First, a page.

A storm rolls over Chesterman Beach in Tofino, on Nov. 4. BC Hydro reports the the frequency of severe storms has doubled in recent years. (Melissa Renwick photo)
A warning has been issued by Environment Canada, as “storm” force winds of 48 to 63 knots are expected to blow through the west coast of Vancouver Island.
It comes as no surprise to Dianne Ignace, who has been moving all of her belongings off the beach at Usk-tua to the 14-foot tideline for the past several weeks.
“We usually don’t get tides more than 13.1-feet or 13.5-feet at the max during the winter,” she said. “But when there’s a real big storm – and we’re expecting big ones – we try for the 14-foot tideline.”
According to a recent report from BC Hydro, there has been a 117 per cent increase in storms that it has responded to over the past several years; rising from 52 in 2014 to an average of 113 over the past three years.
The report, titled Stocked up, but unprepared: How COVID-19 preparation has created a false sense of storm season security, found that nearly 20 per cent of British Columbians think that they are more prepared for winter storms because of COVID-19. But the study also points out that over half of British Columbians do not have an emergency preparedness kit.
The BC Hydro document states that 44 per cent of those surveyed “indicated they have stocked up on household supplies for the pandemic, leading to a sense of preparedness. However, many of the supplies that British Columbians have stocked up on cannot replace the contents of a well-stocked emergency kit, which should include a first aid kit, bottled water, non-perishable food, a flashlight, extra batteries, and an emergency plan.”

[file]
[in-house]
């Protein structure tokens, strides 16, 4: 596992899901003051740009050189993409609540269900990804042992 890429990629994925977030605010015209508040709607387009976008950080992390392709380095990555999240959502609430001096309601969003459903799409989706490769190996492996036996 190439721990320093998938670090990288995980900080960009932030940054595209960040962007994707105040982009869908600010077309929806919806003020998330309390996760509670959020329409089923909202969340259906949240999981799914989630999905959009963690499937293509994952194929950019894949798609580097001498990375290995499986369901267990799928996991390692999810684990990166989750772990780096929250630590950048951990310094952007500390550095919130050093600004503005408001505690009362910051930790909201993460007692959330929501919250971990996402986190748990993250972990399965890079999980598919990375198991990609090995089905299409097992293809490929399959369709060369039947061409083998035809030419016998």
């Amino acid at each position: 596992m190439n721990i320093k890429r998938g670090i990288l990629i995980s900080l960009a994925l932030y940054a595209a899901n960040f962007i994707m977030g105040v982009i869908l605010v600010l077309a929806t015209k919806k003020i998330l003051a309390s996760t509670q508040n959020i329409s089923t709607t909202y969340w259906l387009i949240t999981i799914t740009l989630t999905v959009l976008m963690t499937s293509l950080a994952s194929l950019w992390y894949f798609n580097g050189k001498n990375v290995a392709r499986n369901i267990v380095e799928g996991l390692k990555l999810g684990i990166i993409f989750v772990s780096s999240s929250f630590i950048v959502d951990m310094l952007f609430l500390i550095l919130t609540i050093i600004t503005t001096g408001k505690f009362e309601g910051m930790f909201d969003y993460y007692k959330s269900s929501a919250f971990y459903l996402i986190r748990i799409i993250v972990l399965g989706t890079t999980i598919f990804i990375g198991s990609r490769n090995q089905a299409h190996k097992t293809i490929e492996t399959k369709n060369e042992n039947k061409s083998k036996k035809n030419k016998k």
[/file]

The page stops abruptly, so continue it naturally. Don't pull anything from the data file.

During the last stretches of dry weather, Ignace’s son, Jeffery, was busy cutting firewood from a four-foot diameter log that was sitting on the beach in front of their home in the Hesquiaht Harbour.
“We’d love to get all of that [wood] up and off the beach before the 13-foot tides,” said Ignace. “Logs can go whizzing by here 30 and 40 miles an hour if it’s stormy during those tides. It is scary – very. Sometimes it gets pretty nasty.”
As the days become shorter and the winds less predictable, there are fewer opportunities to leave the remote peninsula safely.
Keeping a close watch on the weather, Ignace recently timed her last journey to Port Alberni ahead of the storm. Stocking up on canned goods, groceries and diesel, the haul will carry her through the next three months.
The Ignaces are not alone in their efforts to winterize their property.
Elmer Frank, Tla-o-qui-aht Emergency Operations Centre chair, said that the nation is sending out notices to its members about possible power outages.
Beyond that, “we’re doing a lot of prayer – a lot of sun dances,” he joked.
For the Hesquiaht First Nation members living at Hot Springs Cove, it is business as usual.
“There’s nothing really extra that’s done in the wintertime,” said Hesquiaht’s elected chief Joshua Charleson. “Other than people stocking up a little bit more on groceries when they go to town, it’s just getting firewood ready and cleaning chimneys.”
In order to prepare for this year’s storm season, BC Hydro is recommending having a contingency plan with your household, as going to public spaces during a long-term outage will be more difficult this year.